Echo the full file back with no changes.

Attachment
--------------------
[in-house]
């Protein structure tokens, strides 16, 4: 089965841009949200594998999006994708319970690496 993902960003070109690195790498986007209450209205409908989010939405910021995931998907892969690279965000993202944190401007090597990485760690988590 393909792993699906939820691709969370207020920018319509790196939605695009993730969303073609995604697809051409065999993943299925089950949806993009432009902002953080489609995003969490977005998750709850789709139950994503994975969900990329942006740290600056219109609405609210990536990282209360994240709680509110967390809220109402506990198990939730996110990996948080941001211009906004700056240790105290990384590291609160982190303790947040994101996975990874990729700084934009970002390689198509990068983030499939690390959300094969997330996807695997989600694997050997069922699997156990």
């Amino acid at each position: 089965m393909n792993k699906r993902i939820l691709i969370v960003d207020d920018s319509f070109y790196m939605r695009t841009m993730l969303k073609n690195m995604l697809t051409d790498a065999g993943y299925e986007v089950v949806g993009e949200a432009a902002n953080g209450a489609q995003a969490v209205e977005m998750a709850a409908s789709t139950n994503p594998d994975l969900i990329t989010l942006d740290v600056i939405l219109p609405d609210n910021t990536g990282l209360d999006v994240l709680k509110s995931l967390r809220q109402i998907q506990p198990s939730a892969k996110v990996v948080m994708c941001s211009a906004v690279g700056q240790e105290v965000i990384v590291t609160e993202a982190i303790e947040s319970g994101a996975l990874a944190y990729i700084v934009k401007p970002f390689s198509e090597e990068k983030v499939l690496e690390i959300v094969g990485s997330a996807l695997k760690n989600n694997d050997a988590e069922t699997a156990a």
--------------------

[in-house]
């Protein structure tokens, strides 16, 4: 089965841009949200594998999006994708319970690496 993902960003070109690195790498986007209450209205409908989010939405910021995931998907892969690279965000993202944190401007090597990485760690988590 393909792993699906939820691709969370207020920018319509790196939605695009993730969303073609995604697809051409065999993943299925089950949806993009432009902002953080489609995003969490977005998750709850789709139950994503994975969900990329942006740290600056219109609405609210990536990282209360994240709680509110967390809220109402506990198990939730996110990996948080941001211009906004700056240790105290990384590291609160982190303790947040994101996975990874990729700084934009970002390689198509990068983030499939690390959300094969997330996807695997989600694997050997069922699997156990």
């Amino acid at each position: 089965m393909n792993k699906r993902i939820l691709i969370v960003d207020d920018s319509f070109y790196m939605r695009t841009m993730l969303k073609n690195m995604l697809t051409d790498a065999g993943y299925e986007v089950v949806g993009e949200a432009a902002n953080g209450a489609q995003a969490v209205e977005m998750a709850a409908s789709t139950n994503p594998d994975l969900i990329t989010l942006d740290v600056i939405l219109p609405d609210n910021t990536g990282l209360d999006v994240l709680k509110s995931l967390r809220q109402i998907q506990p198990s939730a892969k996110v990996v948080m994708c941001s211009a906004v690279g700056q240790e105290v965000i990384v590291t609160e993202a982190i303790e947040s319970g994101a996975l990874a944190y990729i700084v934009k401007p970002f390689s198509e090597e990068k983030v499939l690496e690390i959300v094969g990485s997330a996807l695997k760690n989600n694997d050997a988590e069922t699997a156990a």